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Umm al-Rasas

Photo © Google. View all images in our Umm al-Rasas Photo Gallery.
ancient church St. Stevens. Ruines Photo © GflaiG.
Photo © becklectic.
Mosaic floor. Photo © becklectic.
Photo © becklectic.
Photo © Günther Flaig.
Photo © becklectic.
Photo © becklectic.
Photo © GflaiG.

Umm al-Rasas (also spelled Umm ar-Rasas and Um er-Rasas) is an important archaeological site that was declared a World Heritage Site in 2004. Its structures date from the 3rd to 9th centuries and most have not yet been excavated. The site is especially known for its magnificent Byzantine mosaics, which have been uncovered in two churches dating from the 6th and 8th centuries.


This site has been inhabited since at least the Iron Age (7th century BC), as attested by artifacts such as a basalt pillar base and a stone scarab. In ancient times, it was a Moabite town called Kastron Mefaa. The prophet Jeremiah mentioned the city (as "Mephaath") in his condemnation of Moab (Jeremiah 48:21). The 4th-century church historian Eusebius recorded that a Roman army unit was stationed here.

Excavations began in 1986 at the north end of the site and have continued ever since. Most of the site still remains buried under rubble.

What to See

The jumbled ruins of Umm al-Rasas are enclosed inside a wall with gates on the north, south and east sides, with more structures spreading outside the walls to the north. Archaeologists have focused their work on the Byzantine churches, of which four inside the walls and 11 outside the walls have been discovered so far. In addition to the churches, two oil presses and a winery have been uncovered.

Inside the walls, the most notable ruins are two churches built into the east wall, the Church of the Rivers and the Church of the Palm Tree. Both are named for their mosaics and date from the 6th century. The area around the churches has also been excavated, revealing several arched rooms and a courtyard with wells and basins.

Outside the northeast corner of the walls is the Church of the Lions, named for its mosaic that includes two lions. Finally, at the northeastern corner of the site, are the two most famous churches at Umm al-Rasas - the Church of Bishop Sergius and the Church of St. Stephen - which are sheltered under a green hangar.

Bishop Sergius' Church (587 AD) lies to the north. Next to its altar is a rectangular mosaic floor decorated with rams, pomegranate trees, and an inscription dating the mosaics to the time of Bishop Sergius. The nave mosaic has portraits of donors and personifications of the Sea and Earth, but these were badly damaged by iconoclasts.

The celebrated Church of St. Stephen (785 AD) has a magnificent mosaic floor throughout the interior. The dedicatory inscription provided the date of the mosaic and, importantly, identified Umm ar-Rasas as the ancient city of Kastron Mefaa. Below the inscription are the outlines of donor portraits, which were removed by iconoclasts, and fruit trees.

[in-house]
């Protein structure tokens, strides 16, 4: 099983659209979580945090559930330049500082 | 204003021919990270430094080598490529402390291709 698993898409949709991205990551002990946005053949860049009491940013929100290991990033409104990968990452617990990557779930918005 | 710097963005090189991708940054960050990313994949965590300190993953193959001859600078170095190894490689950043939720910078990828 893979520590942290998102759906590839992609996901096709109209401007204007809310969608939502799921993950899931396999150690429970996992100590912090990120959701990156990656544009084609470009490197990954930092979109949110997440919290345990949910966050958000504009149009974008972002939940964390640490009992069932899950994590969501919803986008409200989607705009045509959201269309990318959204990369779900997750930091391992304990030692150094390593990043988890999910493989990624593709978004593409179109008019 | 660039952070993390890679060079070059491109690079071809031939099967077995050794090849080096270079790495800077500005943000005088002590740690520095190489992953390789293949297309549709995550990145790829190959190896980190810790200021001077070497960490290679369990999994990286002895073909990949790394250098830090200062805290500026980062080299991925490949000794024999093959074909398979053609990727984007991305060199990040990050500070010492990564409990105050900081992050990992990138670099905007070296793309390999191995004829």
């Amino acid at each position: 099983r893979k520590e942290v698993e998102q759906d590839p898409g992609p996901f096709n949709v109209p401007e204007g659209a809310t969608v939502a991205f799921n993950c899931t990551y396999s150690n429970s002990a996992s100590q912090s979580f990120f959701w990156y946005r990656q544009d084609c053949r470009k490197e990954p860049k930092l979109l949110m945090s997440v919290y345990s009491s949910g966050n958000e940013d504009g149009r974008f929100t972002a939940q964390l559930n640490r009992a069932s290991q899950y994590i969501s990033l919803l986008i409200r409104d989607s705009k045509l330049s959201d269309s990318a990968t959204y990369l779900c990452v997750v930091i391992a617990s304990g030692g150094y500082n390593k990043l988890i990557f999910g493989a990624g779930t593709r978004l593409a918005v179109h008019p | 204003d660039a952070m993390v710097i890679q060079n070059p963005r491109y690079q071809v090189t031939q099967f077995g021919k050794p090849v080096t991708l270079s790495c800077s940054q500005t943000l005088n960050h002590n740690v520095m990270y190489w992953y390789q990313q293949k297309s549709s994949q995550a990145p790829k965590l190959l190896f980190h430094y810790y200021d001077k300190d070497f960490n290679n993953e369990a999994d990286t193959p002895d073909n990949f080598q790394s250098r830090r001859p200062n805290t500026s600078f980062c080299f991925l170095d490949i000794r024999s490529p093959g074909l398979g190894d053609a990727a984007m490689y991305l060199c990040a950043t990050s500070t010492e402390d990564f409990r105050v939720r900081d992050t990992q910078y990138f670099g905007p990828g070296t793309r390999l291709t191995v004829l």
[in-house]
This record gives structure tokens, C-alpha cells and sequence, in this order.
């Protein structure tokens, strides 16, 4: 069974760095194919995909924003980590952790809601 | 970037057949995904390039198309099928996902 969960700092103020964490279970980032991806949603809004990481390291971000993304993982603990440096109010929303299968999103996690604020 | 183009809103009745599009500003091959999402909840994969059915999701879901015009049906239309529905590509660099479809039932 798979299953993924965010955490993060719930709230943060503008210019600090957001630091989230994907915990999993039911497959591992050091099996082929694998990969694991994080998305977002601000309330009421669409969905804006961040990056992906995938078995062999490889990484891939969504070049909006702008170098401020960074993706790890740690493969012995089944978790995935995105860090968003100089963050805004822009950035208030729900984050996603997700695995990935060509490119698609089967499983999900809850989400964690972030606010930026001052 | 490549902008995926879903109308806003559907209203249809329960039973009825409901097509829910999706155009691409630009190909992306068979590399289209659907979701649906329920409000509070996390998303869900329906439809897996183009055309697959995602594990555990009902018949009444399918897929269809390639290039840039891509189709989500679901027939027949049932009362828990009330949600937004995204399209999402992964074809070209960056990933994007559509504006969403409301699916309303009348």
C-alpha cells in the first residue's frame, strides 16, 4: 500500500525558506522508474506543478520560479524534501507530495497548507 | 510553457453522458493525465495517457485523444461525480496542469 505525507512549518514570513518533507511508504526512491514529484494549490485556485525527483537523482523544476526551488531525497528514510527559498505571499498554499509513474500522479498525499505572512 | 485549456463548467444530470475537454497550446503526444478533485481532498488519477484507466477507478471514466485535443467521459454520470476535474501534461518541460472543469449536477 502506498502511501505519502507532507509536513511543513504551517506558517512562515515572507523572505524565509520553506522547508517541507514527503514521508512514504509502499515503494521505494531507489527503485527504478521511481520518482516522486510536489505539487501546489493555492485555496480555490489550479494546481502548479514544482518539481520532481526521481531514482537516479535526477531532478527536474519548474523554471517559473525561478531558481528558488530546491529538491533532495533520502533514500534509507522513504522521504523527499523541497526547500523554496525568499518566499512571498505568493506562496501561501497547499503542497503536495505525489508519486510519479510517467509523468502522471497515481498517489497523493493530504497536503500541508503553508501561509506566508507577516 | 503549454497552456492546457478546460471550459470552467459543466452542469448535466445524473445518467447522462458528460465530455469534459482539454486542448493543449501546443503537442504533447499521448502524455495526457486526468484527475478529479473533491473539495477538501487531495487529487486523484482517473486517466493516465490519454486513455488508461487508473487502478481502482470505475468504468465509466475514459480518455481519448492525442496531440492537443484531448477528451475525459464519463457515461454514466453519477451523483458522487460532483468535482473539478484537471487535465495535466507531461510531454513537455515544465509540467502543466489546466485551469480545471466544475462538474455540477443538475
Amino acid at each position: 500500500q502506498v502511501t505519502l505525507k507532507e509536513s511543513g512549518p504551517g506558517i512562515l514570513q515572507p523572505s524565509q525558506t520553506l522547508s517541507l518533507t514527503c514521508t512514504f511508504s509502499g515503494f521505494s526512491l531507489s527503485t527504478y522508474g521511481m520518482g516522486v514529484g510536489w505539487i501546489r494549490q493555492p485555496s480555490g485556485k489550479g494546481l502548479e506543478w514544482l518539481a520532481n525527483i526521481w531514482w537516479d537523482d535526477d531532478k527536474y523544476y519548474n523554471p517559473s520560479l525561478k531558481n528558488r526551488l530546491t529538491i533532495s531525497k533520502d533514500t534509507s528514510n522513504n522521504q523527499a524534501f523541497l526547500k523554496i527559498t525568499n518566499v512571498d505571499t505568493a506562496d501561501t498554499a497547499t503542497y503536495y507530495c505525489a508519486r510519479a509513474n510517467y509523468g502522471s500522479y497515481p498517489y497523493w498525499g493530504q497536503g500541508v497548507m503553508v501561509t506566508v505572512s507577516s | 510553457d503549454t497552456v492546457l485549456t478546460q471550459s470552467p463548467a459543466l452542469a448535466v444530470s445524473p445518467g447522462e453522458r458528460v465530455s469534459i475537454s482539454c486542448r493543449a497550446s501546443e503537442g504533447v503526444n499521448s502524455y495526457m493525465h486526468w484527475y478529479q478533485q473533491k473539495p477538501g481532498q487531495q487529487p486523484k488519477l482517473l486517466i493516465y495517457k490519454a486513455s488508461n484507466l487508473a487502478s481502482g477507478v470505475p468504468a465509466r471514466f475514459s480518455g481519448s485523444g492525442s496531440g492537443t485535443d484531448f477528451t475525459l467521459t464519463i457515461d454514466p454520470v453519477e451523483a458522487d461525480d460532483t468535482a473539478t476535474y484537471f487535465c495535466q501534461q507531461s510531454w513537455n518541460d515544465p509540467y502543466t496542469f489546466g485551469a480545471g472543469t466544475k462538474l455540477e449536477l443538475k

The central panel of the nave mosaic - featuring roundels with agricultural and hunting motifs - is badly damaged, but it is the border that gets the most attention anyway. Creating a wide rectangular frame around the nave are mosaic depictions of 15 major cities as they appeared in the 8th century, each labeled in Greek. Those on the north side are in Palestine; those on the left are in Jordan.

Jerusalem has pride of place next to the altar, labeled as "Holy City" (HAΓIA ΠΩΛIC). Next to it is Kastron Mefaa itself, represented by a pillar and a church. The remaining Jordanian cities are Philadelphia (Amman), Madaba, Esbounta (Hesban), Belemounta (Ma'in), Areopolis (Rabba) and Charachmoba (Karak). Beneath Jerusalem are the Palestinian cities of Nablus, Sebastis, Caesarea, Dispolis (Lidda), Eleutheropolis (Beit Gibrin), Askalon and Gaza. At the top of the side aisles are two more Jordanian towns, Limbon and Diblaton.

Two square towers north of Umm al-Rasas were probably used by stylite hermits, who once flourished in this part of the world. These hardy souls spent many years living in austerity atop a pillar, often attracting many admirers below. The most famous of these hermits is St. Simeon Stylites whose church still survives in Syria.

UNESCO notes that these towers are "probably the only remains of the practice." They are solid inside except for a small room at the top. The east face has a carved niche and the remaining sides are carved with Greek crosses. Near the towers are various ruins, include a little church with an apse (east of the tower).

Quick Facts on Umm al-Rasas

Site Information
Names:Kastrom Mefa'a; Kastron Mefaa, Mephaath; Mephaath; Um El Resas; Um er-Rasas; Umm al-Rasas; Umm ar-Rasas
Categories:Ancient Cities; Churches
Feat:Byzantine Mosaics
Dates:3rd-9th centuries
Visitor and Contact Information
Coordinates:31.500890° N, 35.920519° E  (view on Google Maps)
Lodging:View hotels near this location
Note: This information was accurate when first published and we do our best to keep it updated, but details such as opening hours can change without notice. To avoid disappointment, please check with the site directly before making a special trip.

Map of Umm al-Rasas

Below is a location map and aerial view of Umm al-Rasas. Using the buttons on the left (or the wheel on your mouse), you can zoom in for a closer look, or zoom out to get your bearings. To move around, click and drag the map with your mouse.


  1. Um er-Rasas (Kastrom Mefa'a) - UNESCO World Heritage List
  2. Sue Rollin and Jane Streetly, Blue Guide Jordan, 3rd ed. (London: A&C Black, 2001), 191-93.
  3. Umm al-Rasas - Franciscan Archaeological Institute
  4. The Mosaics of the Madaba Plateau of Jordan - Jordan Jubilee

More Information

Article Info

Title:Umm al-Rasas
Author:Holly Hayes
Last updated:08/06/2009
Link code:<a href="http://www.sacred-destinations.com/jordan/umm-al-rasas/jordan/umm-al-rasas">Umm al-Rasas</a>